Joseph Ganem, a professor of physics at Loyola University Maryland, wrote a terrific op/ed in the Balitmore Sun. He points out something that should have been obvious to those writing the Common Core. Most kids simply are not ready in Kindergarten to do the work that they are expected to do with Common Core.
Recent evaluations of the state’s preschoolers have determined that only 47 percent are ready for kindergarten, compared to 83 percent judged ready last year. This drastic drop isn’t the result of an abrupt, catastrophic decline in the cognitive abilities of our children. Instead it results from a re-definition of kindergarten readiness, which now means being able to succeed academically at a level far beyond anything expected in the past. For example, a child entering kindergarten is now expected to know the difference between informative/explanatory writing and opinion writing. The concern is that preschoolers without that knowledge will not succeed at meeting the new higher-level Common-Core standards. However, I think a more pressing concern is: Why do we have educational standards that are not aligned with even the most basic facts of human development? Clearly these test results show that the problem is with the standards, not the children.
Educational attainment is part of human development, and fundamentally this is a biological process that cannot be sped up. We cannot wish away our biological limitations because we find them inconvenient. Children will learn crawling, walking, listening, talking and toilet training, all in succession at developmentally appropriate ages. Once in school, for skills that require performing a physical task, that are in what Bloom’s Taxonomy classifies as the “psychomotor domain,” it is understood that children will only learn when they are physically and developmentally ready. No one expects four-year olds to type fluently on a computer keyboard, play difficult Chopin Etudes on the piano, prepare elaborate meals in the kitchen or drive a car.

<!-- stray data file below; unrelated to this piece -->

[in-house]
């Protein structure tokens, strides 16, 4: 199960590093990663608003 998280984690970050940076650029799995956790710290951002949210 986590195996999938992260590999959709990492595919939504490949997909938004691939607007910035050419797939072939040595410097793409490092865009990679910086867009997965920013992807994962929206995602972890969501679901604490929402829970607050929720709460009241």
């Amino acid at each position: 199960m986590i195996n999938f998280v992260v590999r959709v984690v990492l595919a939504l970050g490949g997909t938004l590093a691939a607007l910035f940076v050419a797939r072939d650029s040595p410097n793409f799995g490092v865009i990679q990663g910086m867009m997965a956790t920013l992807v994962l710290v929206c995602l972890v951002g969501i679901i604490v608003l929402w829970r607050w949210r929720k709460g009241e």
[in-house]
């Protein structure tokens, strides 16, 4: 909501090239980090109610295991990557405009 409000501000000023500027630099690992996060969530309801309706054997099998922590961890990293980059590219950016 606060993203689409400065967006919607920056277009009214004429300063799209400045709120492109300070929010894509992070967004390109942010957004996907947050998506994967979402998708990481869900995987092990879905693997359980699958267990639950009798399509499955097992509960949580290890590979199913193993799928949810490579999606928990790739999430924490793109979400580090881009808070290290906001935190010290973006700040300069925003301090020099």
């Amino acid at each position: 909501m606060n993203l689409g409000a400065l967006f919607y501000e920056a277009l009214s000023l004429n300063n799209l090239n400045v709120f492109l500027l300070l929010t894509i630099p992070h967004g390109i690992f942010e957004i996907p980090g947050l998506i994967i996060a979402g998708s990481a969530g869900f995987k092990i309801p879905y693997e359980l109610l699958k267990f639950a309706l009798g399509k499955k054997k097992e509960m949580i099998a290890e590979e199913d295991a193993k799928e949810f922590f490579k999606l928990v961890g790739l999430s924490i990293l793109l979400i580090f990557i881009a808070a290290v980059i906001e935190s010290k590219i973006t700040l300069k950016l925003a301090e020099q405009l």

However, for skills in what Bloom calls the “cognitive domain,” the school curriculum has become blind not only to the progression of normal child development but also to natural variations in the rate that children develop. It is now expected that pre-school children should be able to grasp sophisticated concepts in mathematics and written language. In addition, it is expected that all children should be at the same cognitive level when they enter kindergarten, and proceed through the entire grade-school curriculum in lock step with one another. People, who think that all children can learn in unison, have obviously never worked with special needs children or the gifted and talented.
Ganem points out that Common Core doesn’t speed up child development. But hey I’m sure advocates think these standards are so great they can overcome what has been understood by every child psychologist, child development specialist and parent for years.